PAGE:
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Master the art of craft shopping in Connecticut

Email|Print|Single Page| Text size + By David Maloof
Globe Correspondent / November 12, 2003

GUILFORD, Conn. -- Consider the elves, working year-round, making toys and gifts for the holiday season. Skilled, disciplined, creative yet practical workers, with their handmade treasures all one-of-a-kind.

Or so goes the fantasy.For anyone gathering strength to do their own shopping this season, there is a way to find personalized gifts that suggest that elfish touch: the Trail of Connecticut Craft Centers' holiday exhibits and sales.

Elves have a sleigh to deliver their goods. Here in the real world, you will have to drive to one or more of the five centers in central and western Connecticut.

In New Haven, you find the one urban site: the Creative Arts Workshop on Audubon Street, which in the 1960s was designated by the city as an arts avenue. Today, according to executive director Susan Smith, the center stands near a community music school, a ballet school, the New Haven Symphony Orchestra offices, and a magnet high school for the arts.

The Guilford Handcraft Center is more typically located: on a scenic road, in a small town. This year, Guilford will show the works of about 350 artists, though not all at once, as items are rotated throughout the sale.

It is the implied -- and sometimes actual -- presence of the artisans that helps distinguish the craft center sale.

At the Creative Arts Workshop, three artists will appear in their own "trunk show" during a four-day weekend, according to Smith. The shows, which allow artists to display more of their works, will feature two fiber artisans, Robin Bergman of Concord and Amy Putansu of Thomaston, Maine, plus jeweler Andree Brown of New York.

At the Farmington Valley Arts Center in Avon, open studios on Nov. 28-29 and Dec. 6-7 will allow visitors to meet resident artisans and purchase their works. The link to the artisans -- that often sought-after personal connection -- is evident in the display of Christine Weil's jewelry at the Guilford center. Here, you can read how Weil "began selling jewelry at age 10" by hawking "handcrafted bead earrings to Chicago stores." She has graduated to carving in wax and fabricating in metal out of her Los Angeles studio, and charging $400 for a 7-inch sterling silver "nuggets" bracelet.

Other New England artists include potter Jean Silverman of Newmarket, N.H.; glassblower Michael Egan of Granville, Vt.; and Wilton, Conn., "basketry artist" Nancy Hayes.

In Guilford, most of the shoppers on a recent afternoon were women. Julienne Richardson, shop and gallery manager, noted that men are drawn to the wooden items: hinged boxes, a computer mouse pad, cutting boards, salad bowls and spoons, picture frames, clocks embedded in wood, mirrors, wine stoppers, letter openers, even a tooth-fairy box. There were also four Scandinavian sandwich boards for $36. They were barely big enough to hold a sandwich, but it is a safe bet no one else will be giving them.

The holiday season is evident in the store's 9-foot Christmas tree. This year it is made from wire mesh -- "hardware cloth," according to Richardson, who noted that last year's tree was a tier of paint cans. Ornaments -- mostly glass or polymer clay -- hang from the tree, along with a few Hanukkah items. Other products include women's clothing, wooden push toys, large and colorful candles, and placemats so brilliant, they might merit framing.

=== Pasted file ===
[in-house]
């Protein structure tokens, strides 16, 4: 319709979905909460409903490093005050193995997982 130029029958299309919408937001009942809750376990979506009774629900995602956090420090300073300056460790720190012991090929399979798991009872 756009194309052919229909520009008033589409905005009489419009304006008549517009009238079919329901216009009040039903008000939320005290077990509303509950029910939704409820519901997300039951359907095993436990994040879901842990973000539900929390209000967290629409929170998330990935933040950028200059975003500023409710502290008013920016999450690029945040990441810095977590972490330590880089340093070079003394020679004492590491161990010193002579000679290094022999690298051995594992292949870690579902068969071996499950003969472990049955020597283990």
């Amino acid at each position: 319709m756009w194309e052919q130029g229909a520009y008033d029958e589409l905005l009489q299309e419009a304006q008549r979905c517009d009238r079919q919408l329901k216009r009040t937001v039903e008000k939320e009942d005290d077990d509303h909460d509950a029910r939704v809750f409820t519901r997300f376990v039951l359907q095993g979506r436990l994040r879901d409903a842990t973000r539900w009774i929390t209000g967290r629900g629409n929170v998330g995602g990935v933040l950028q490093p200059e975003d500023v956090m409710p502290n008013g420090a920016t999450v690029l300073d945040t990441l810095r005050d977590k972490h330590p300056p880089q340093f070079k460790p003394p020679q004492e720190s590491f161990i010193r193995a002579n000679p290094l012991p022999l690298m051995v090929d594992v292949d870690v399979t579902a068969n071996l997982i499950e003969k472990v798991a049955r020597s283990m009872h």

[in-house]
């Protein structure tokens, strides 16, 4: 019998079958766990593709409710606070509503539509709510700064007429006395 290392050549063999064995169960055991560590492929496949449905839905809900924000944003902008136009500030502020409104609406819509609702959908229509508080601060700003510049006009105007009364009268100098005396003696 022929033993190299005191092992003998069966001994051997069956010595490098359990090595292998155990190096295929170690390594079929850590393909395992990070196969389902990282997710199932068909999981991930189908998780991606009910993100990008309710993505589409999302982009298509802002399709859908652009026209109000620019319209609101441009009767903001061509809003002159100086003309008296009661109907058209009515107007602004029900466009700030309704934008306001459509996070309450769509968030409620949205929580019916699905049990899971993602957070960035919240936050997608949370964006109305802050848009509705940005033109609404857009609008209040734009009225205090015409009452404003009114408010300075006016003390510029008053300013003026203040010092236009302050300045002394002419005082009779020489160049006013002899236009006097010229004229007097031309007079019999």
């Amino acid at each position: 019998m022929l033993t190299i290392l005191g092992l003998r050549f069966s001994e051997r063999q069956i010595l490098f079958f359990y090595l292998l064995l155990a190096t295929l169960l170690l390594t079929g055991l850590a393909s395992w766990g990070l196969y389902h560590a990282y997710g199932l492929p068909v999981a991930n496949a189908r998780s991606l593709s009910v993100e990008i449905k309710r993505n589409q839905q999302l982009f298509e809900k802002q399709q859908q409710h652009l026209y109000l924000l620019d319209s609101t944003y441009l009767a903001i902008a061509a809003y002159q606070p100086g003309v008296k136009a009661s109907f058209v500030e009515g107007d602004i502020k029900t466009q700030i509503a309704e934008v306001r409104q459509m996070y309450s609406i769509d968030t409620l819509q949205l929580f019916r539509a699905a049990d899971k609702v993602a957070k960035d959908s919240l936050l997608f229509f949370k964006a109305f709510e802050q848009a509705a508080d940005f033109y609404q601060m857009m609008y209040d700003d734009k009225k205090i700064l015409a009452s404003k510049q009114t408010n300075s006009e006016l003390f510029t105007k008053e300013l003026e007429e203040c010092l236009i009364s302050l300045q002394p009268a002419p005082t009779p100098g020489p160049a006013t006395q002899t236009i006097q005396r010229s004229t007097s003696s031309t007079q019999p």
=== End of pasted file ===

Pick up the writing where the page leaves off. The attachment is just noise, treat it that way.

The artistic process is also recognized through the workshops and classes that all five centers offer. A Guilford workshop room presents a contrast to the don't-break-the-fragile-stuff aura of any gift emporium, as students working with mosaicist Richard Moss swing hammers onto plates and mugs, deconstructing them into pieces that will be remade into a tabletop, picture frame, or vase.Back in the shop, the biggest seller is jewelry, according to Richardson. Pat Driscoll and Pat Nuzzo each purchased a sterling silver necklace. Driscoll's was made of Venetian glass with 24-karat gold foil, while Nuzzo's had mother-of-pearl on one side and abalone on the other.

Driscoll, who describes herself as "kind of an artisty sort" (she does decoupage and teaches crafts to seniors), has been shopping at Guilford for five years and says she considers "about 75 percent of what is here as fine crafts." Her definition of fine crafts? "Something I couldn't make myself." It is that appreciation of the workmanship that adds value to the work. As Driscoll says of a fused glass ornament, "For some reason I'm taken with the fused glass, maybe because I couldn't do it."

Items that fall into the "I could do that" category are some glass plates decorated with images of fish, snowmen, or rabbits. Modestly priced gifts include a set of four fused-glass coasters for $34. Or spend more -- up to $249 -- for a colorful leather pocketbook. Other items are created out of glass, straw, stone, paper, metal, fiber, or food -- oils, sauces, even jars of spice mixes. Some crafts stand out as a marriage of form and function. A copper plate by Yvonne Arritt of McLean, Va., priced at $90, beautifully blends color and shape. Vases made from hollowed stone ($90 to $125) by Richard J. Miller of Dique Stone Products in Milanville, Pa., appear both sturdy and graceful, and lead you to wonder: How does he do that?

The answer, according to Miller: collect glacial boulders (mostly granite) from sand pits based on their shape, color, and texture; clean them up, round them off with a lathe, open the insides with a diamond coring machine, cut off the bottoms with a diamond chop saw, polish them with a revolving diamond lap head, and seal them with a color enhancer.Let's see an elf try that.

David Maloof is a freelance writer who lives in Belchertown.

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